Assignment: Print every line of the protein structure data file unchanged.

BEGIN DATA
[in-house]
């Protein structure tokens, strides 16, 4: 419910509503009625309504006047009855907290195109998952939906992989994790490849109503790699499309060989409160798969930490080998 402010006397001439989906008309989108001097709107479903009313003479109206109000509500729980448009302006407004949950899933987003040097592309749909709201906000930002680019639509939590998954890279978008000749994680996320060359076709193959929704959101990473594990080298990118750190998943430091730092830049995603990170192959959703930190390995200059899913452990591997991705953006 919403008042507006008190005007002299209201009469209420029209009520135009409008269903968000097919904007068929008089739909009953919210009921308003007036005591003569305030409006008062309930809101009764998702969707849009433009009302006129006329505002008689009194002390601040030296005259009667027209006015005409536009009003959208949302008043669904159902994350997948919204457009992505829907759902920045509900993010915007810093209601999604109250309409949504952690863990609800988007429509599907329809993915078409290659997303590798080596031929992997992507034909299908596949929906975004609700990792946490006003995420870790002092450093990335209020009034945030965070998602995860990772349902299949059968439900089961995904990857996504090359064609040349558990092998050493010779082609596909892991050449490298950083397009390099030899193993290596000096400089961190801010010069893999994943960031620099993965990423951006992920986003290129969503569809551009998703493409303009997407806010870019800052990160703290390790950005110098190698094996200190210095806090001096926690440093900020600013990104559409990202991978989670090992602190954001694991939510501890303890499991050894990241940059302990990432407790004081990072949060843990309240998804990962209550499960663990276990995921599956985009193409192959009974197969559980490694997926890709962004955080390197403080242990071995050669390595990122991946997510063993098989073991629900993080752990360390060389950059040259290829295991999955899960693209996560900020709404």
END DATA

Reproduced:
[in-house]
């Protein structure tokens, strides 16, 4: 419910509503009625309504006047009855907290195109998952939906992989994790490849109503790699499309060989409160798969930490080998 402010006397001439989906008309989108001097709107479903009313003479109206109000509500729980448009302006407004949950899933987003040097592309749909709201906000930002680019639509939590998954890279978008000749994680996320060359076709193959929704959101990473594990080298990118750190998943430091730092830049995603990170192959959703930190390995200059899913452990591997991705953006 919403008042507006008190005007002299209201009469209420029209009520135009409008269903968000097919904007068929008089739909009953919210009921308003007036005591003569305030409006008062309930809101009764998702969707849009433009009302006129006329505002008689009194002390601040030296005259009667027209006015005409536009009003959208949302008043669904159902994350997948919204457009992505829907759902920045509900993010915007810093209601999604109250309409949504952690863990609800988007429509599907329809993915078409290659997303590798080596031929992997992507034909299908596949929906975004609700990792946490006003995420870790002092450093990335209020009034945030965070998602995860990772349902299949059968439900089961995904990857996504090359064609040349558990092998050493010779082609596909892991050449490298950083397009390099030899193993290596000096400089961190801010010069893999994943960031620099993965990423951006992920986003290129969503569809551009998703493409303009997407806010870019800052990160703290390790950005110098190698094996200190210095806090001096926690440093900020600013990104559409990202991978989670090992602190954001694991939510501890303890499991050894990241940059302990990432407790004081990072949060843990309240998804990962209550499960663990276990995921599956985009193409192959009974197969559980490694997926890709962004955080390197403080242990071995050669390595990122991946997510063993098989073991629900993080752990360390060389950059040259290829295991999955899960693209996560900020709404």